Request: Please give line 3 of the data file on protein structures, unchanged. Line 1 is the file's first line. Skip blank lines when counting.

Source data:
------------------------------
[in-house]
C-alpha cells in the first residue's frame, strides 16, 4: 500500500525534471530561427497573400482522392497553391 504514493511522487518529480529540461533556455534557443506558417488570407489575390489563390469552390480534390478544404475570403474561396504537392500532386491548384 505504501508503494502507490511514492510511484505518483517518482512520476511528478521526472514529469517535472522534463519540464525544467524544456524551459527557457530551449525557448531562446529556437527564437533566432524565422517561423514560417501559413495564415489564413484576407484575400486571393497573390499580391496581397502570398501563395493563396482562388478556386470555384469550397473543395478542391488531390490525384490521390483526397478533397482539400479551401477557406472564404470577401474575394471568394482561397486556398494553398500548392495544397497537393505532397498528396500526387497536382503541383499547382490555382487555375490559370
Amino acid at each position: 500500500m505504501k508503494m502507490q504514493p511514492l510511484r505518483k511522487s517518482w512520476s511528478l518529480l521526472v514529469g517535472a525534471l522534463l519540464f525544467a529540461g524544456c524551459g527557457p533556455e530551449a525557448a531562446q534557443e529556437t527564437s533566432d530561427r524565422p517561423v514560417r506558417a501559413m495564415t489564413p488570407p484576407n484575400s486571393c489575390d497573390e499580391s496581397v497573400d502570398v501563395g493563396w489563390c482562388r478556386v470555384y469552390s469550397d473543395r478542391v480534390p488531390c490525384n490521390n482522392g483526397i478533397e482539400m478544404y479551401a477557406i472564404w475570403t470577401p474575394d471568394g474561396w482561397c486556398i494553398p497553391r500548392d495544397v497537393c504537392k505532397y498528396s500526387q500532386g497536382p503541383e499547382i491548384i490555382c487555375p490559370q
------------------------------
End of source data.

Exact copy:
Amino acid at each position: 500500500m505504501k508503494m502507490q504514493p511514492l510511484r505518483k511522487s517518482w512520476s511528478l518529480l521526472v514529469g517535472a525534471l522534463l519540464f525544467a529540461g524544456c524551459g527557457p533556455e530551449a525557448a531562446q534557443e529556437t527564437s533566432d530561427r524565422p517561423v514560417r506558417a501559413m495564415t489564413p488570407p484576407n484575400s486571393c489575390d497573390e499580391s496581397v497573400d502570398v501563395g493563396w489563390c482562388r478556386v470555384y469552390s469550397d473543395r478542391v480534390p488531390c490525384n490521390n482522392g483526397i478533397e482539400m478544404y479551401a477557406i472564404w475570403t470577401p474575394d471568394g474561396w482561397c486556398i494553398p497553391r500548392d495544397v497537393c504537392k505532397y498528396s500526387q500532386g497536382p503541383e499547382i491548384i490555382c487555375p490559370q